Five Plead Guilty Today in $500,000 Financial Aid Fraud Scheme. Phoenix, AZ, September 14, 2009

Published by the Department of Education, Office of Inspector General on 2009-09-14.

Below is a raw (and likely hideous) rendition of the original report.

OIG Investigative Reports, Five Plead Guilty Today in $500,000 Financial Aid Fraid Scheme.
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Monday,September 14, 2009
Office of the United States Attorney
District of Arizona
Public Affairs
Telephone: (602) 514-7625
Cell: (602) 525-2681
All 65 defendants have been located
PHOENIX - As of today, 64 of the 65 defendants charged in the 130-count indictment from
June 2009 have appeared in federal court to face charges that they were part of a scheme to defraud the
U.S. Government out of more than a half-million dollars in student loans. The final defendant is
currently in custody in another jurisdiction and is expected to appear in federal court in the near future.
Charges vary for each individual and include Conspiracy, Mail Fraud, Financial Aid Fraud and/or False
Statements in Connection with Financial Aid. A chart with defendant information, along with their
respective charges and status, is attached.
Eleven defendants are currently pending sentencing, including five who pleaded guilty today
to the misdemeanor charge of False Statements in Connection With Financial Aid. In addition, one
defendant has been sentenced and 11 additional defendants are scheduled to enter guilty pleas within
the next few weeks. The lead defendant charged in all 130 counts, Trenda Lynne Halton, 37, of Peoria,
Ariz., was arrested on June 24, 2009, and was released pending trial. Trial for all remaining defendants
is set for December 1, 2009, before U.S. District Judge Neil V. Wake.
The June 2009 indictment alleges that from July 4, 2006, through October 30, 2007, Halton
recruited individuals to act as “straw students” in order to apply for federal financial aid, in the form
of Stafford Loans and Pell Grants, with her assistance at Rio Salado Community College. The
applicants were neither active students at Rio Salado nor did they intend to become active students.
Halton worked with four of those charged to recruit additional individuals to fraudulently apply for,
and receive, student financial aid through Rio Salado. A total of 60 additional straw students were also
charged as a result of the scheme.
The indictment alleges that during the scheme Halton maintained a system of documents and
handwritten records that contained personal information for approximately 136 straw students and
potential straw students. The extensive database included items such as dates of birth, Social Security
numbers, drivers license numbers, fictitious and valid wage tax statements, tax returns, tax transcripts,
fictitious and valid high school diplomas and Rio Salado Financial Aid applications. Halton completed
and submitted Rio Salado admission and financial aid applications containing forged and false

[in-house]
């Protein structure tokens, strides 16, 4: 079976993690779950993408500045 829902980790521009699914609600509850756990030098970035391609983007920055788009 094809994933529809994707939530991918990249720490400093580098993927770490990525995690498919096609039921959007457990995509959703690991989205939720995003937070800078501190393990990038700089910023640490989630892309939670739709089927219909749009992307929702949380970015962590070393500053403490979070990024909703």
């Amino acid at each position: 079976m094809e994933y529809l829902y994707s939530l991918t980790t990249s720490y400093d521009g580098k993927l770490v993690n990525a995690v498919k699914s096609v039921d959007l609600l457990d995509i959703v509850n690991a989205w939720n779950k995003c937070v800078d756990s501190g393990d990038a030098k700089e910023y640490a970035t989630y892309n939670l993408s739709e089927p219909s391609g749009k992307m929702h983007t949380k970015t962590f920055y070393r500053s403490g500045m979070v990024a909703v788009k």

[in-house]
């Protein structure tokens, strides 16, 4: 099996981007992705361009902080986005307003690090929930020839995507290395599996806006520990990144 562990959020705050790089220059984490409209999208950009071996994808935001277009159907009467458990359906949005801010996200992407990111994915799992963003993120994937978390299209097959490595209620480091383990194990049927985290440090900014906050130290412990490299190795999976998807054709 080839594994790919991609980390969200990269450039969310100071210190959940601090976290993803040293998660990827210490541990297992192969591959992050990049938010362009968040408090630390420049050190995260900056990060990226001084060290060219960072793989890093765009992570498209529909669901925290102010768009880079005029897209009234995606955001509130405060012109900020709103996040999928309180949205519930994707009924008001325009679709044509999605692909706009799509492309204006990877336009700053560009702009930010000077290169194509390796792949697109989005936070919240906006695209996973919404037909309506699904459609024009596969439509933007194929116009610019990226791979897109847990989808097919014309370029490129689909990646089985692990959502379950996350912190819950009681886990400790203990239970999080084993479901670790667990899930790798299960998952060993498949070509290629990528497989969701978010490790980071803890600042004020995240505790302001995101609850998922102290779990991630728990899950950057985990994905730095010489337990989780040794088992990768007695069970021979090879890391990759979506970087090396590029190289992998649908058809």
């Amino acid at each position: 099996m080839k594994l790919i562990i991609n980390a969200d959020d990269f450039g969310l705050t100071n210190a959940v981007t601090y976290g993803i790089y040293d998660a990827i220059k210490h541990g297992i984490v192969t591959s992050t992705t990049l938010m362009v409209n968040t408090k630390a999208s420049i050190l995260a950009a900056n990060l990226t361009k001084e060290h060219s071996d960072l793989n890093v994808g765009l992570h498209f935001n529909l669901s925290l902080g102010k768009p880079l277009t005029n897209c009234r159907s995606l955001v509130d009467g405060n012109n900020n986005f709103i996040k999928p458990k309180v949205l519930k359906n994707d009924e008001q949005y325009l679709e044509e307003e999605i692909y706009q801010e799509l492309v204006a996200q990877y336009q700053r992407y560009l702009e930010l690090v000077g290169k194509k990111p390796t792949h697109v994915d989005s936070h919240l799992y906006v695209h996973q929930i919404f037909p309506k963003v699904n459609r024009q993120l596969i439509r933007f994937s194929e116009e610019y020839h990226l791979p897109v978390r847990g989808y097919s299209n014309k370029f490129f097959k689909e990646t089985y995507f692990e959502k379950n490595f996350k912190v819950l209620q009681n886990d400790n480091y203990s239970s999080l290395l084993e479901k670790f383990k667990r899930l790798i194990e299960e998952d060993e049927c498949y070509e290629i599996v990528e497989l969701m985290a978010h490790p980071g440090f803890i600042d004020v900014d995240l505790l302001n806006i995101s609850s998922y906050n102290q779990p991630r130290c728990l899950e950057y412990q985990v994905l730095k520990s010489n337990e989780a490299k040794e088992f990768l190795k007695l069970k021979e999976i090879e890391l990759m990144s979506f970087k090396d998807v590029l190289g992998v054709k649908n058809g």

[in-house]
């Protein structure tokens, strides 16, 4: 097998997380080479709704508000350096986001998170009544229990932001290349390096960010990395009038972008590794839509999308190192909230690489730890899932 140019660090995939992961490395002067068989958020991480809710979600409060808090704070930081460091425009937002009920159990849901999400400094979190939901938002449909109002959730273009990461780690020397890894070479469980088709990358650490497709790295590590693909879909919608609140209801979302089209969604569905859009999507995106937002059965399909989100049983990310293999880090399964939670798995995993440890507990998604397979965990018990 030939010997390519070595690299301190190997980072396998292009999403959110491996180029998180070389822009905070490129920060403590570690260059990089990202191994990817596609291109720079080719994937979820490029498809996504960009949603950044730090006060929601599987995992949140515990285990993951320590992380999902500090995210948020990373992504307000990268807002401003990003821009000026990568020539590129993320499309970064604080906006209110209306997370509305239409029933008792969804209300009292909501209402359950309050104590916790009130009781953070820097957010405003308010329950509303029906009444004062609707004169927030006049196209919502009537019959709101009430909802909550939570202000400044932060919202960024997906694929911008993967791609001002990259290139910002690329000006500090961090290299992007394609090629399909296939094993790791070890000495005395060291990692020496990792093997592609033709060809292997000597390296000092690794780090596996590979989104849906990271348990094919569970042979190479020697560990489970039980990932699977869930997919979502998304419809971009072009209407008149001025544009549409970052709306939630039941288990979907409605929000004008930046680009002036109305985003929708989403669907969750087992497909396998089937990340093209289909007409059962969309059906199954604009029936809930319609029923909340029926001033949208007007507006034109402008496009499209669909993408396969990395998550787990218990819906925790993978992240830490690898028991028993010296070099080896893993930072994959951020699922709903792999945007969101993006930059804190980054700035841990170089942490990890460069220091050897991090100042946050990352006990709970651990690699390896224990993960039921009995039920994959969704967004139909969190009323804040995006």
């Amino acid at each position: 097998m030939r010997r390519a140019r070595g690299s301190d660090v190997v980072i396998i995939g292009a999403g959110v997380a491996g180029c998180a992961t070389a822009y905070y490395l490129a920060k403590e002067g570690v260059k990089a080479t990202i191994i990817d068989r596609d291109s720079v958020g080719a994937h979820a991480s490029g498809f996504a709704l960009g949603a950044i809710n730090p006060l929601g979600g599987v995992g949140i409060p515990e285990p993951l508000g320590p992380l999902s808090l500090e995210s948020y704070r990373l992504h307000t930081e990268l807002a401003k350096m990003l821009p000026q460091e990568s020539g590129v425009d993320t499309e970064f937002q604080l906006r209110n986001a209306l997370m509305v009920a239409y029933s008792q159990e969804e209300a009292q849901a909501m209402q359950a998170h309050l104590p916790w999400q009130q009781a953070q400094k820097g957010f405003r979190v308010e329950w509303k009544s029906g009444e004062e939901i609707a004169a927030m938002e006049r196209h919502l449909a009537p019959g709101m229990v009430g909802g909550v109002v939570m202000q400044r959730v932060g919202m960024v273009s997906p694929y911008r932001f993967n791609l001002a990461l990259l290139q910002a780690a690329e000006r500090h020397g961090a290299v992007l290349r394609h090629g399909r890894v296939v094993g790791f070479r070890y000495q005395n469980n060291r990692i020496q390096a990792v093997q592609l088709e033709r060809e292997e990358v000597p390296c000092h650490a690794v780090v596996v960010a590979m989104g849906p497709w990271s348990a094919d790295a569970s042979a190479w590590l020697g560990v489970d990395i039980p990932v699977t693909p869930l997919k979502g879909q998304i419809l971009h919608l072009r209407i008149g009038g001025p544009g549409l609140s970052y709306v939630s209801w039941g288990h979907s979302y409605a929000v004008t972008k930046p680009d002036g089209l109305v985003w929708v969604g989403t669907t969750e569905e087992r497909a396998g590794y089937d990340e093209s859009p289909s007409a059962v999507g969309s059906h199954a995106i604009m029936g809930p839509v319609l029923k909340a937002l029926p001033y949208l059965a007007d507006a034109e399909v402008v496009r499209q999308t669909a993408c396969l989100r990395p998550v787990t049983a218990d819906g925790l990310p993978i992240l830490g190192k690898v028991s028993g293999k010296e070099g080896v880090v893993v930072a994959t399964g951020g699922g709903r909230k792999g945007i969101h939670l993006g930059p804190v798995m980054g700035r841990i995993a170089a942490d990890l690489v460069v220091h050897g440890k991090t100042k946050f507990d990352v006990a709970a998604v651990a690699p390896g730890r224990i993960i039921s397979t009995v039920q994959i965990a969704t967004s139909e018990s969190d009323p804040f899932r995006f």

statements for at least 64 financial aid applicants.
Halton charged a “fee” to straw students ranging from $500 to $1,500. She also accessed Rio
Salado online classes, assuming the identity of the various straw students, in order to generate records
of the straw students’ “participation” in online classes and cause Rio Salado to authorize financial aid
payments to the straw students. During the period of the conspiracy and scheme, Halton and her 64 codefendants
unlawfully caused federally insured loans and grants to be disbursed to unqualified straw
students totaling approximately $538,932.
A conviction for each count of Conspiracy or Financial Aid Fraud carries a maximum penalty
of five years in federal prison, a $250,000 fine or both. Each conviction for False Statements in
Connection With Financial Aid carries a maximum penalty of one year, $100,000 fine or both. Each
conviction for Mail Fraud carries a maximum penalty of 20 years, a $250,000 fine or both. In
determining an actual sentence, U.S. District Court Judge Neil V. Wake will consult the U.S.
Sentencing Guidelines, which provide appropriate sentencing ranges. The judge, however, is not bound
by those guidelines in determining a sentence.
An indictment is simply the method by which a person is charged with criminal activity and
raises no inference of guilt. An individual is presumed innocent until competent evidence is presented
to a jury that establishes guilt beyond a reasonable doubt.
The investigation preceding the indictment was conducted by the U.S. Postal Inspection
Service and the U.S. Department of Education, Office of Inspector General with assistance from the
Surprise Police Department. The prosecution is being handled by Frederick A. Battista and Charles W.
Galbraith, Assistant U.S. Attorneys, District of Arizona, Phoenix.
RELEASE NUMBER: 2009-292(Halton et al)
# # #
For more information on the U.S. Attorney’s Office, District of Arizona, visit http://www.usdoj.gov/usao/az/
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Last Modified: 09/17/2009
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